Primary Hepatic Carcinoma

Primary Hepatic Carcinoma

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Hepatocellular carcinoma (HCC) is a primary malignancy of the hepatocyte, generally leading to death within 6-20 months. Hepatocellular carcinoma frequently arises in the setting of cirrhosis, appearing 20-30 years following the initial insult to the liver. However, 25% of patients have no history of cirrhosis or risk factors for it. The extent of hepatic dysfunction limits treatment options, and as many patients die of liver failure as from tumor progression.

Although it is currently one of the most common worldwide causes of cancer death, a major impact on the incidence of hepatocellular carcinoma should be achieved through current vaccination strategies for hepatitis B virus (HBV) infection, screening and treatment for hepatitis C virus (HCV) infections, and from the reduction of alcoholic liver disease. However, because the latency period from hepatic damage to hepatocellular carcinoma development is very long, it may be many years until the incidence of hepatocellular carcinoma decreases as a result of these interventions.

For patient education resources, see the Hepatitis Center and Liver, Gallbladder, and Pancreas Center, as well as CirrhosisHepatitis BHepatitis C, and Liver Transplant.

Tumors are multifocal within the liver in 75% of cases. Late in the disease, metastases may develop in the lung, portal vein, periportal nodes, bone, or brain (see images below).

In general, cirrhosis of any etiology is the major risk factor for hepatocellular carcinoma. [1, 2]  About 80% of patients with newly diagnosed hepatocellular carcinoma have preexisting cirrhosis. Major causes of cirrhosis in the United States are attributed to alcohol, hepatitis C infection, and hepatitis B infection. [3]

In the United States, about 30% of hepatocellular carcinoma cases are thought to be related to excessive alcohol use. Chronic alcohol use (>80 g/d or >6-7 drinks per day) for more than 10 years increases risk of hepatocellular carcinoma 5-fold.

Approximately 50% of US patients have histories of alcohol abuse. As many as 50% of alcoholics may have subclinical hepatocellular carcinoma at autopsy.

The risk of hepatocellular carcinoma is greater once the patient stops drinking alcohol, because heavy drinkers do not survive long enough to develop cancer.

The risk of hepatocellular carcinoma in patients with decompensated alcoholic cirrhosis is approximately 1% per year.

The global incidence of chronic hepatitis B virus (HBV) infection is estimated to be 350 million persons; chronic HBV infection is the most common cause of hepatocellular carcinoma worldwide. In the United States, about 20% of hepatocellular carcinoma cases are thought to be related to chronic hepatitis B infection.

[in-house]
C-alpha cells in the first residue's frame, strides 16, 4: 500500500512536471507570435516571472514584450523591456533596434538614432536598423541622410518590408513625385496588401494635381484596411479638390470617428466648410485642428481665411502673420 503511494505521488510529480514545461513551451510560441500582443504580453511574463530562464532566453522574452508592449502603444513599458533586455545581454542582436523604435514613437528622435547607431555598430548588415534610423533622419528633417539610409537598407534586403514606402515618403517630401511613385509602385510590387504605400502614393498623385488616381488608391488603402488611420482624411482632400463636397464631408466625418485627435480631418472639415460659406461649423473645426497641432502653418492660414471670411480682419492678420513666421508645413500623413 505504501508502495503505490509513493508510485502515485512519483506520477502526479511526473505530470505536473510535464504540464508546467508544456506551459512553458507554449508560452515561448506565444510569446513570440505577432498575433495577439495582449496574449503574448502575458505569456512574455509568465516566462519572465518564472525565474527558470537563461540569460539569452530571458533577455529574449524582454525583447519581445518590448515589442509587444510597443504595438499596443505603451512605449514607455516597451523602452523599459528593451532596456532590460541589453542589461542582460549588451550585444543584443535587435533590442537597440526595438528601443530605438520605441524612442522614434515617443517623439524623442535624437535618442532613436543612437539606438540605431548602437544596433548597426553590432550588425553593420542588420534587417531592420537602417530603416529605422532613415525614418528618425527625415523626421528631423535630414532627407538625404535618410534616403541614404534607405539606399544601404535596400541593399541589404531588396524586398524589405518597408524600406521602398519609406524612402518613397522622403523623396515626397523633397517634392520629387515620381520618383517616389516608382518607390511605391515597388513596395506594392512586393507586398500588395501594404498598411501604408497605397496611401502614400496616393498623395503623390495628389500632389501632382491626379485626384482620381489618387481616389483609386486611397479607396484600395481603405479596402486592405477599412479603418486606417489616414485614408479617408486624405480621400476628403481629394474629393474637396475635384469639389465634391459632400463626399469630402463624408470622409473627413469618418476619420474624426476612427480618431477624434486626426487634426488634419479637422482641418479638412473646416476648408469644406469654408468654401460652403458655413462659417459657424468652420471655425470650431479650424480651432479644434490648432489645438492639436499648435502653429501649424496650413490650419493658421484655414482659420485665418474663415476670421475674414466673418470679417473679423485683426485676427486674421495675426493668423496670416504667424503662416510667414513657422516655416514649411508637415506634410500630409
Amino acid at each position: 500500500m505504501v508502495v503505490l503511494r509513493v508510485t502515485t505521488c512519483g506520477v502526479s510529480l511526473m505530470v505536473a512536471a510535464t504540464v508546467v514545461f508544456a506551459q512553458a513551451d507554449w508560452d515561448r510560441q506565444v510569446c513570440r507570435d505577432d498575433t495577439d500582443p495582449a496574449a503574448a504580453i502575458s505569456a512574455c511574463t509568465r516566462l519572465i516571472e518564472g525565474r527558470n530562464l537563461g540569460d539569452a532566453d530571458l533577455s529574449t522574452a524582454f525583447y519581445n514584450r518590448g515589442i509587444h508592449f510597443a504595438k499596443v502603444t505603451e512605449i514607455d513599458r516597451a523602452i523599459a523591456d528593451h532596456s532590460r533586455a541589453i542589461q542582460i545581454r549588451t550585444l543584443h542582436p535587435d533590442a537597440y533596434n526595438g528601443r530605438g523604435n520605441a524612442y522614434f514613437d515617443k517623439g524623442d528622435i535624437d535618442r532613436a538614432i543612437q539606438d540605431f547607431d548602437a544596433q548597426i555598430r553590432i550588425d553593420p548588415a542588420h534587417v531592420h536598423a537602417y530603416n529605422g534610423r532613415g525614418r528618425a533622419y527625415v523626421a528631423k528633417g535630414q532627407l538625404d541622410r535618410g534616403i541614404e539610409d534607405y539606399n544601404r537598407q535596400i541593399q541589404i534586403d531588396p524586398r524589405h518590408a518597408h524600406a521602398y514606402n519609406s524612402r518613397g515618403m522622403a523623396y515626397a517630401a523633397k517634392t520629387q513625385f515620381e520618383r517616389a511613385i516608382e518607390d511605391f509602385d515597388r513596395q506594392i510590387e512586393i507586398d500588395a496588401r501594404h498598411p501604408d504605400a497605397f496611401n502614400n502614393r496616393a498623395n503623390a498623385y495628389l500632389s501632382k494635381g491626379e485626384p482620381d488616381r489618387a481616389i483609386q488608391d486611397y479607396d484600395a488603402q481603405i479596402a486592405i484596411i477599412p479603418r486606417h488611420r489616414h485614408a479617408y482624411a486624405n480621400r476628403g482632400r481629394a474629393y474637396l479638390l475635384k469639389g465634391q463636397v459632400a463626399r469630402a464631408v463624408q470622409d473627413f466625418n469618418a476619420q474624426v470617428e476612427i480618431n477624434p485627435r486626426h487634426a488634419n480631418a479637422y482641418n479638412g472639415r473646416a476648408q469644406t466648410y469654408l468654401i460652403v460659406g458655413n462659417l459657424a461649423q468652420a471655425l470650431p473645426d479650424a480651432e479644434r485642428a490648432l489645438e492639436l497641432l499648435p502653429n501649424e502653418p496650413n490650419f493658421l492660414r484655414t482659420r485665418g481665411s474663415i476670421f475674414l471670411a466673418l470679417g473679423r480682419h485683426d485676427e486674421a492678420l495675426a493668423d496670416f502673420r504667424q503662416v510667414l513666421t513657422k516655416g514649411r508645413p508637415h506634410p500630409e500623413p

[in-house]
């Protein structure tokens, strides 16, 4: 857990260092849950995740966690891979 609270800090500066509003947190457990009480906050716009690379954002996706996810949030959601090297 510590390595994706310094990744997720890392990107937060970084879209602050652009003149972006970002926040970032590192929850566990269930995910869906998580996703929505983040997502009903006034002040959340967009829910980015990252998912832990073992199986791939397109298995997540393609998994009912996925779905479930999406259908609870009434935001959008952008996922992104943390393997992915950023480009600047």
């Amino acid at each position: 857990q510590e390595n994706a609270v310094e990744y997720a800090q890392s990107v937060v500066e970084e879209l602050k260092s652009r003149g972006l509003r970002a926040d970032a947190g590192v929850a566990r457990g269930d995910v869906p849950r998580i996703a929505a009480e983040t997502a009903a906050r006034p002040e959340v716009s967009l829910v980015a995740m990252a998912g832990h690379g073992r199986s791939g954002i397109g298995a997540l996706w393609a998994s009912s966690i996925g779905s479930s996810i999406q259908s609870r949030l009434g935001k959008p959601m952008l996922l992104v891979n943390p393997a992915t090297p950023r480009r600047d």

Chronic infection in the setting of cirrhosis increases the risk of hepatocellular carcinoma 1000-fold.

The mechanism by which the hepatitis B virus causes hepatocellular carcinoma is thought to be from a combination of chronic inflammation and integration of the viral genome into the host DNA.

In a Taiwanese study, hepatitis B vaccination in newborns and children has already shown a 75% decrease in the incidence of hepatocellular carcinoma in children. [4]  Thus far, 135 countries have added hepatitis B vaccination to their routine vaccination programs. It is anticipated that with implementation of worldwide vaccination, the incidence of hepatitis B–related hepatocellular carcinoma will decrease.

Hepatitis C virus (HCV) infection is a global pandemic affecting 170 million persons. HCV infection results in a higher rate of chronic infection compared with HBV infection (approximately 80% of infected subjects).

HCV infection has become the most common cause of hepatocellular carcinoma in Japan and Europe, and it is also responsible for the recent increased incidence in the United States. [5]  About 2.7 million Americans have chronic HCV infection. In the United States, about 30% of hepatocellular carcinoma cases are thought to be related to HCV infection. Some 5-30% of individuals with HCV infection develop chronic liver disease. In this group, about 30% progress to cirrhosis, and in these, about 1-2% per year develop hepatocellular carcinoma.

The lifetime risk of hepatocellular carcinoma in patients with HCV is approximately 5%, appearing 30 years after infection.

Co-infection with HBV further increases the risk; many patients are co-infected with both viruses. Alcohol use in the setting of chronic HCV doubles the risk of hepatocellular carcinoma compared with HCV infection alone.

Recent studies suggest that antiviral treatment of chronic HCV infections may reduce the risk of hepatocellular carcinoma significantly.

Patients with hemochromatosis, especially in the presence of cirrhosis, are at an increased risk of developing hepatocellular carcinoma. Hepatocellular carcinoma accounts for about 30% of all iron-related deaths in hemochromatosis.

This hepatic carcinogen is a byproduct of fungal contamination of foodstuffs in sub-Saharan Africa and East and Southeast Asia. It causes DNA damage and mutations of the p53 gene. Humans are exposed to aflatoxin through the ingestion of moldy foods found in susceptible grains. Dietary levels in endemic areas correlate directly with incidence of hepatocellular carcinoma.